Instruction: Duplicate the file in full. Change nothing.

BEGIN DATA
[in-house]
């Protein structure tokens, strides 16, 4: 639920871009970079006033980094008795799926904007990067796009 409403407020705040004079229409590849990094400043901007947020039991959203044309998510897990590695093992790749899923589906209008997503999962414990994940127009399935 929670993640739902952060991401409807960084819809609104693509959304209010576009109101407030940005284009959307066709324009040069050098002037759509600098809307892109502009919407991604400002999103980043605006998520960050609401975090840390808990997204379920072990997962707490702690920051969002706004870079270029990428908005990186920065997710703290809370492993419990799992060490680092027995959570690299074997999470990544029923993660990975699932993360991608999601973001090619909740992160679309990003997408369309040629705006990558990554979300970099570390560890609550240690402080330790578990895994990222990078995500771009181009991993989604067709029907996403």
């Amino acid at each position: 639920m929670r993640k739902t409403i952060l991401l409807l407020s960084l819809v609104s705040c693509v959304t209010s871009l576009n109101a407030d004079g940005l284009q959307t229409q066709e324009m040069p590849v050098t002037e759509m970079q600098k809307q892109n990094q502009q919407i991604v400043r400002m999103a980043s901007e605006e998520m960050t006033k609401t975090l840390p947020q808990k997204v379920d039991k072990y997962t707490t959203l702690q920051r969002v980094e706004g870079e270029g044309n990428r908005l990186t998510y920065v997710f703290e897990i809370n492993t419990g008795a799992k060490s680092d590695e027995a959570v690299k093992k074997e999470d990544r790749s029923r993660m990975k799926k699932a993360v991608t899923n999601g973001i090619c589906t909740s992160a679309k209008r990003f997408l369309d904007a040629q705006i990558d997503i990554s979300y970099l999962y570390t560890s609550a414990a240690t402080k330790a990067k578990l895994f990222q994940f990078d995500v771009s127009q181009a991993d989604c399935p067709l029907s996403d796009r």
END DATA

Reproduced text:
[in-house]
């Protein structure tokens, strides 16, 4: 639920871009970079006033980094008795799926904007990067796009 409403407020705040004079229409590849990094400043901007947020039991959203044309998510897990590695093992790749899923589906209008997503999962414990994940127009399935 929670993640739902952060991401409807960084819809609104693509959304209010576009109101407030940005284009959307066709324009040069050098002037759509600098809307892109502009919407991604400002999103980043605006998520960050609401975090840390808990997204379920072990997962707490702690920051969002706004870079270029990428908005990186920065997710703290809370492993419990799992060490680092027995959570690299074997999470990544029923993660990975699932993360991608999601973001090619909740992160679309990003997408369309040629705006990558990554979300970099570390560890609550240690402080330790578990895994990222990078995500771009181009991993989604067709029907996403």
């Amino acid at each position: 639920m929670r993640k739902t409403i952060l991401l409807l407020s960084l819809v609104s705040c693509v959304t209010s871009l576009n109101a407030d004079g940005l284009q959307t229409q066709e324009m040069p590849v050098t002037e759509m970079q600098k809307q892109n990094q502009q919407i991604v400043r400002m999103a980043s901007e605006e998520m960050t006033k609401t975090l840390p947020q808990k997204v379920d039991k072990y997962t707490t959203l702690q920051r969002v980094e706004g870079e270029g044309n990428r908005l990186t998510y920065v997710f703290e897990i809370n492993t419990g008795a799992k060490s680092d590695e027995a959570v690299k093992k074997e999470d990544r790749s029923r993660m990975k799926k699932a993360v991608t899923n999601g973001i090619c589906t909740s992160a679309k209008r990003f997408l369309d904007a040629q705006i990558d997503i990554s979300y970099l999962y570390t560890s609550a414990a240690t402080k330790a990067k578990l895994f990222q994940f990078d995500v771009s127009q181009a991993d989604c399935p067709l029907s996403d796009r």